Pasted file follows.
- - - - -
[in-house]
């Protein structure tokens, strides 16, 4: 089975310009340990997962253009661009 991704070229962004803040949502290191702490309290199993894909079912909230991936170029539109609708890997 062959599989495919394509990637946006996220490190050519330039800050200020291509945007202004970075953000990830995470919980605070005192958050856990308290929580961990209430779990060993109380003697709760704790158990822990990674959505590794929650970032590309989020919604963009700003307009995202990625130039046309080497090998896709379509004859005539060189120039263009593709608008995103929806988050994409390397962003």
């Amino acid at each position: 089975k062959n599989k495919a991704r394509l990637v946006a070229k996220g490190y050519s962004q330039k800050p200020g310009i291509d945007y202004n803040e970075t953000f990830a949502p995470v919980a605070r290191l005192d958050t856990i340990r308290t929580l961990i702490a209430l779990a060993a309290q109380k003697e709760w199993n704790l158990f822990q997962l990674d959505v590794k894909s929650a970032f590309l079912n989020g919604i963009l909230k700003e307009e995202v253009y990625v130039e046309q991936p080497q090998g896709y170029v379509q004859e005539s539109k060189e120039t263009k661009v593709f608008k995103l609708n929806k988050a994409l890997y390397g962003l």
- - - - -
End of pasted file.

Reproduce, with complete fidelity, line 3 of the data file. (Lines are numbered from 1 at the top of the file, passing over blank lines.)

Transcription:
């Amino acid at each position: 089975k062959n599989k495919a991704r394509l990637v946006a070229k996220g490190y050519s962004q330039k800050p200020g310009i291509d945007y202004n803040e970075t953000f990830a949502p995470v919980a605070r290191l005192d958050t856990i340990r308290t929580l961990i702490a209430l779990a060993a309290q109380k003697e709760w199993n704790l158990f822990q997962l990674d959505v590794k894909s929650a970032f590309l079912n989020g919604i963009l909230k700003e307009e995202v253009y990625v130039e046309q991936p080497q090998g896709y170029v379509q004859e005539s539109k060189e120039t263009k661009v593709f608008k995103l609708n929806k988050a994409l890997y390397g962003l």